Imperfect Union: The Upcoming Senate Trial and the Constitution’s Limits

Following the impeachment of President Donald Trump in the US House of Representatives, a trial in the Senate will be held. The Democratic party’s issue: Republicans hold the majority and have already indicated that the procedure will be quickly settled in favor of the President.

There are not many precedents when it comes to the impeachment process. With the impeachment cases of Democratic President Bill Clinton in 1998 and Democratic President Andrew Johnson in 1868, there have only been two trials against a Commander-in-Chief in the Senate to date. However, both trials were conducted for weeks, and in both instances, Democratic Presidents faced a Republican majority in the Senate.

The US Senate’s Job According To The Constitution Is Clear

The Constitution lays out the Senate’s obligation to now conduct a quasi-trial against the accused. In such a process, the Senators act as jury members who ultimately come to a fair and non-partisan verdict. As such, the leadership of the Republican Senate will undoubtedly examine the deterrent example of President Johnson’s 1868 trial in preparation. The endless delays due to litigation led to considerable public fatigue and the process took almost a quarter of a year.

Andrew Johnson: A Key Precedent

Johnson had been charged with breaching the Tenure of Office Act, which was triggered by Johnson’s dismissal of Secretary of War Edwin M. Stanton, who ought to have been protected by the act as mentioned above. With Chief Justice Salmon P. Chase presiding, the GOP had the two-thirds majority required for Johnson’s impeachment.

However, several Republicans saved a Democratic President, who took office after the murder of Abraham Lincoln. In the end, a single vote for a 35-19 conviction for impeachment was missing, and Johnson continued to govern for the last nine months of his term.

However, the impeachment and the trial against President Johnson had a strong political impact on the balance between the legislative and executive branches of government. The non-dismissal made it clear that a President should not be dismissed due to being unpopular or a partisan target. In turn, it reduced the President’s influence on the public discourse and governance and promoted a system of government that President Woodrow Wilson would refer to as the “Congressional Government.” Nonetheless, in the end, Johnson had been damaged so severely that his party declined to grant him the presidential nominee for another term.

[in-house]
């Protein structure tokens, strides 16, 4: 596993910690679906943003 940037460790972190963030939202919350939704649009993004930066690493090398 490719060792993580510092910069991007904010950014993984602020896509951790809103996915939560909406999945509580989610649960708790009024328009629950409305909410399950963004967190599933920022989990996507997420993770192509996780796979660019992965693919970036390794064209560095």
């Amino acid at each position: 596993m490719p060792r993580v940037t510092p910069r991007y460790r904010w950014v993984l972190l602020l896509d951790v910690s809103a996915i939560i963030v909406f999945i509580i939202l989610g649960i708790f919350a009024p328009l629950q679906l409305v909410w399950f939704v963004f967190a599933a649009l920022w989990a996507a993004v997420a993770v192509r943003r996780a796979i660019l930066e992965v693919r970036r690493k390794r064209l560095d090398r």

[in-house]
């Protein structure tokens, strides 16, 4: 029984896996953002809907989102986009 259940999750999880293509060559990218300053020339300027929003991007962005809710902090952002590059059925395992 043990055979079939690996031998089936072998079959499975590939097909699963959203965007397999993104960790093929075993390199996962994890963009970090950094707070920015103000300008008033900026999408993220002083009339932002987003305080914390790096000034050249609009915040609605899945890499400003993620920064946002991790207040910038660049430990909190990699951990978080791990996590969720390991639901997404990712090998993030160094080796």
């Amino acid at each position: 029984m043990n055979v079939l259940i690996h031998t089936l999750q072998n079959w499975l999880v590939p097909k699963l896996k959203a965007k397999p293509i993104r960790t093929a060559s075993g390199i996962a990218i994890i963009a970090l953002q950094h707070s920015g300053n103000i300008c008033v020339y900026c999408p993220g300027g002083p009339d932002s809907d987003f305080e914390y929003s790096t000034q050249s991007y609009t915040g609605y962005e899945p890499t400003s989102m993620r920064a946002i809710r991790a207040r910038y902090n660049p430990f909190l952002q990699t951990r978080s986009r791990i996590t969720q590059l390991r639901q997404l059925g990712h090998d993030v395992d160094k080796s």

More Lessons From The Impeachment Trial Of Bill Clinton

In the Clinton case, then-Chief Justice William Rehnquist opened the trial on January 7, 1999, less than three weeks after Clinton had been impeached in the House of Representatives. However, the first seven days were mainly spent on procedural issues, while the actual process that followed took almost four weeks.

For Clinton, just as for Trump now, two articles of impeachment were successfully voted on in the House. One for perjury and one on obstruction of justice. Both came as a result of the Lewinsky affair.

As with President Trump, Clinton’s removal from office was very unlikely. The hurdle of the two-thirds majority is simply a very high one and was chosen by the Founding Fathers on purpose. Compared to Trump, however, Clinton had the disadvantage that his party in the Senate was only a minority with 45 out of 100 seats. It meant that while Democrats were able to prevent a two-thirds majority and subsequent removal from office, it was the Republican’s prerogative to establish the process’ guidelines for everyone to adhere.

As a result, the Democrats were not able to block the prosecutor’s request to testify. On the other hand, Trump’s Republicans now have the power to keep unwanted witnesses out of the nimpeachment process. Chaired by Rehnquist, Clinton was acquitted of both articles of impeachment on February 12, as neither received the two-thirds majority required for the Senators present to be sentenced and removed from office⁠—in that case, 67. On Article 1, 45 Senators voted in favor while 55 voted for the acquittal, and 50 Senators voted in favor of Article 2 for the conviction and 50 for the acquittal.

This Impeachment Trial Is Unprecedented

The situation this time will be different than in the cases of Clinton or Johnson, as the impeached individual⁠—Trump⁠—will be judged by a jury of his very own party. Those who think that Senate Republicans could act as unbiased moral instance are sure to be disappointed. Republican Majority Leader Mitch McConnell made this abundantly clear when he stated that he would cooperate with the White House legal team. The process the world will witness in 2020 will thus be a purely partisan one. Democrats will call it a broken system, in which a guilty person can get away with crimes whenever the partisan circumstances are in his favor, while Republicans will cast it as righteous defense of an innocent man.